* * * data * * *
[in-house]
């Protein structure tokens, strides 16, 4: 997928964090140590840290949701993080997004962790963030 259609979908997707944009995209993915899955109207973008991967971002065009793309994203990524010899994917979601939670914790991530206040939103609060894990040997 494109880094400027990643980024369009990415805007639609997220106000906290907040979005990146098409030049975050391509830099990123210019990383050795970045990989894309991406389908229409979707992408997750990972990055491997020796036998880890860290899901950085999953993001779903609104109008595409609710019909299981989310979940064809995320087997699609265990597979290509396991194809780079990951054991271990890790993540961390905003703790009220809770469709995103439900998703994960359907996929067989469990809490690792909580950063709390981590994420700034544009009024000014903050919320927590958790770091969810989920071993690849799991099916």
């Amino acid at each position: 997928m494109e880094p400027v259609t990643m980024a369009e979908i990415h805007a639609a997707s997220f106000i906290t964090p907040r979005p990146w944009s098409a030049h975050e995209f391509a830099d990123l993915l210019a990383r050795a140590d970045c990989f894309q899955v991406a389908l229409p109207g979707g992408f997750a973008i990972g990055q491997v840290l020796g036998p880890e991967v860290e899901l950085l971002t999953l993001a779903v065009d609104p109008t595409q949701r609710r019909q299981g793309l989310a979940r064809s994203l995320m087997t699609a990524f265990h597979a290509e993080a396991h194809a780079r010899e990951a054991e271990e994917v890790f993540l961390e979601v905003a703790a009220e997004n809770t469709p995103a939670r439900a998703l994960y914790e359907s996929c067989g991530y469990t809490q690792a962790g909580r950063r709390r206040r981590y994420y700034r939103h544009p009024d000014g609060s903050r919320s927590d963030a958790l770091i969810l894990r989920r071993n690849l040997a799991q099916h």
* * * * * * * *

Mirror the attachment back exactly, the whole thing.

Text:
[in-house]
């Protein structure tokens, strides 16, 4: 997928964090140590840290949701993080997004962790963030 259609979908997707944009995209993915899955109207973008991967971002065009793309994203990524010899994917979601939670914790991530206040939103609060894990040997 494109880094400027990643980024369009990415805007639609997220106000906290907040979005990146098409030049975050391509830099990123210019990383050795970045990989894309991406389908229409979707992408997750990972990055491997020796036998880890860290899901950085999953993001779903609104109008595409609710019909299981989310979940064809995320087997699609265990597979290509396991194809780079990951054991271990890790993540961390905003703790009220809770469709995103439900998703994960359907996929067989469990809490690792909580950063709390981590994420700034544009009024000014903050919320927590958790770091969810989920071993690849799991099916």
């Amino acid at each position: 997928m494109e880094p400027v259609t990643m980024a369009e979908i990415h805007a639609a997707s997220f106000i906290t964090p907040r979005p990146w944009s098409a030049h975050e995209f391509a830099d990123l993915l210019a990383r050795a140590d970045c990989f894309q899955v991406a389908l229409p109207g979707g992408f997750a973008i990972g990055q491997v840290l020796g036998p880890e991967v860290e899901l950085l971002t999953l993001a779903v065009d609104p109008t595409q949701r609710r019909q299981g793309l989310a979940r064809s994203l995320m087997t699609a990524f265990h597979a290509e993080a396991h194809a780079r010899e990951a054991e271990e994917v890790f993540l961390e979601v905003a703790a009220e997004n809770t469709p995103a939670r439900a998703l994960y914790e359907s996929c067989g991530y469990t809490q690792a962790g909580r950063r709390r206040r981590y994420y700034r939103h544009p009024d000014g609060s903050r919320s927590d963030a958790l770091i969810l894990r989920r071993n690849l040997a799991q099916h």